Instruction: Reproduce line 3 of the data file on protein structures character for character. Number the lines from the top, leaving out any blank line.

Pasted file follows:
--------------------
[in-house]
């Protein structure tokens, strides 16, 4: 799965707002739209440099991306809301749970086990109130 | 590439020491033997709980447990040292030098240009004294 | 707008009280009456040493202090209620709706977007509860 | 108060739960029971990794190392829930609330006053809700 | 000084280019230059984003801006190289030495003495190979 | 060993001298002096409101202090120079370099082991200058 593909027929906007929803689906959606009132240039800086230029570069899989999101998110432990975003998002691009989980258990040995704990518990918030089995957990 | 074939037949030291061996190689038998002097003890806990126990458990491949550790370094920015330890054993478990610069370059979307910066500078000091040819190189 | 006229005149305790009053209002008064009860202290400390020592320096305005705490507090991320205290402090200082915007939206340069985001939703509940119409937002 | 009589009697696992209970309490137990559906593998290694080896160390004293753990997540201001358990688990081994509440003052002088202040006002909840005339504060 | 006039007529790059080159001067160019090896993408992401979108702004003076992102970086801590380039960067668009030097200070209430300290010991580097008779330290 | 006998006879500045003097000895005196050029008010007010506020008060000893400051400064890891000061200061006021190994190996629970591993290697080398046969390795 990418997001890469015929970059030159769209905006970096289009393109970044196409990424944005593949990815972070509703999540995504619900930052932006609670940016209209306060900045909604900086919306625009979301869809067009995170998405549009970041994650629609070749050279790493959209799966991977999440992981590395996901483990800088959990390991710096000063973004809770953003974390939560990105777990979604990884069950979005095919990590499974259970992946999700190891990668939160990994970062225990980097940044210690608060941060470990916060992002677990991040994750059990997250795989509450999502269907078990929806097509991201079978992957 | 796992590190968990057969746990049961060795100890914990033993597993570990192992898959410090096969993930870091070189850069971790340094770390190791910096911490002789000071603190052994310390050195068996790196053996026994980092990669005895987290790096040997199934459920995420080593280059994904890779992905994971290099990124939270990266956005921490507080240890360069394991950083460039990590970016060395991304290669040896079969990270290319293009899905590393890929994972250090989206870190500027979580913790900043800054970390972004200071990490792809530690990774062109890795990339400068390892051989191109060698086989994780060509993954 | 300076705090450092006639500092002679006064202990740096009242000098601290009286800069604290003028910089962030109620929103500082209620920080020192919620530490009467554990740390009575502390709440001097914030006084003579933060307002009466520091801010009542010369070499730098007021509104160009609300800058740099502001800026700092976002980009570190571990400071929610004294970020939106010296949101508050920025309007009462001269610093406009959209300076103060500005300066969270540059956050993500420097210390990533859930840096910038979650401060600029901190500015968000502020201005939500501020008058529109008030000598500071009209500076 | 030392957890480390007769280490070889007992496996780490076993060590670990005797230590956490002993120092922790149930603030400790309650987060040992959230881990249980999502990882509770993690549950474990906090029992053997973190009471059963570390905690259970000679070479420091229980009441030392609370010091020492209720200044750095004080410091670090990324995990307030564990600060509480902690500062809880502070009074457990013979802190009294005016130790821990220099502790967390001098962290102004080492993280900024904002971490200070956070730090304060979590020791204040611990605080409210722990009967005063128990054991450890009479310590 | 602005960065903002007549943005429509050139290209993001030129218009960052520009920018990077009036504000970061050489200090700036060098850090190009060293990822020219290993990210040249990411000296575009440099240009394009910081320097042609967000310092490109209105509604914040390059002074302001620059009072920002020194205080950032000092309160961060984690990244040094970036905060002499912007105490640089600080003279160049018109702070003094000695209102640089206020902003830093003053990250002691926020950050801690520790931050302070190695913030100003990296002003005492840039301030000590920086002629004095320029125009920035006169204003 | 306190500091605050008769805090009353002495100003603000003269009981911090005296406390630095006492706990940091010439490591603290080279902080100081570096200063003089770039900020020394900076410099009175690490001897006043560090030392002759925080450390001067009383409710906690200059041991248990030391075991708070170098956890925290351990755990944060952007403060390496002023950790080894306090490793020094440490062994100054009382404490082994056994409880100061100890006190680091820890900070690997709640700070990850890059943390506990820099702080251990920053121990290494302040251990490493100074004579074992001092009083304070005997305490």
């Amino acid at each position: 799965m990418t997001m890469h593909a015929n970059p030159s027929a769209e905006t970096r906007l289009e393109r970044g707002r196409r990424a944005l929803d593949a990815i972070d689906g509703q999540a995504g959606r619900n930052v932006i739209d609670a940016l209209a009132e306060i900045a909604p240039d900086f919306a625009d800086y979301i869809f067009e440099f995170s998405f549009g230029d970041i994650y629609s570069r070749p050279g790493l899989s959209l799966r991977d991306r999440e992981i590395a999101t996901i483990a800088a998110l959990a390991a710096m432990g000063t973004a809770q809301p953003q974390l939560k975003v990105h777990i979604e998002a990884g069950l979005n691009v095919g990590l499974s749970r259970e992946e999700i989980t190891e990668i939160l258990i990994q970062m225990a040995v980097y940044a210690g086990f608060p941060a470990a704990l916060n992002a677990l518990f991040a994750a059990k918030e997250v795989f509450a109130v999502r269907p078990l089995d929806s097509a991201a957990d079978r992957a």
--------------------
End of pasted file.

């Amino acid at each position: 799965m990418t997001m890469h593909a015929n970059p030159s027929a769209e905006t970096r906007l289009e393109r970044g707002r196409r990424a944005l929803d593949a990815i972070d689906g509703q999540a995504g959606r619900n930052v932006i739209d609670a940016l209209a009132e306060i900045a909604p240039d900086f919306a625009d800086y979301i869809f067009e440099f995170s998405f549009g230029d970041i994650y629609s570069r070749p050279g790493l899989s959209l799966r991977d991306r999440e992981i590395a999101t996901i483990a800088a998110l959990a390991a710096m432990g000063t973004a809770q809301p953003q974390l939560k975003v990105h777990i979604e998002a990884g069950l979005n691009v095919g990590l499974s749970r259970e992946e999700i989980t190891e990668i939160l258990i990994q970062m225990a040995v980097y940044a210690g086990f608060p941060a470990a704990l916060n992002a677990l518990f991040a994750a059990k918030e997250v795989f509450a109130v999502r269907p078990l089995d929806s097509a991201a957990d079978r992957a």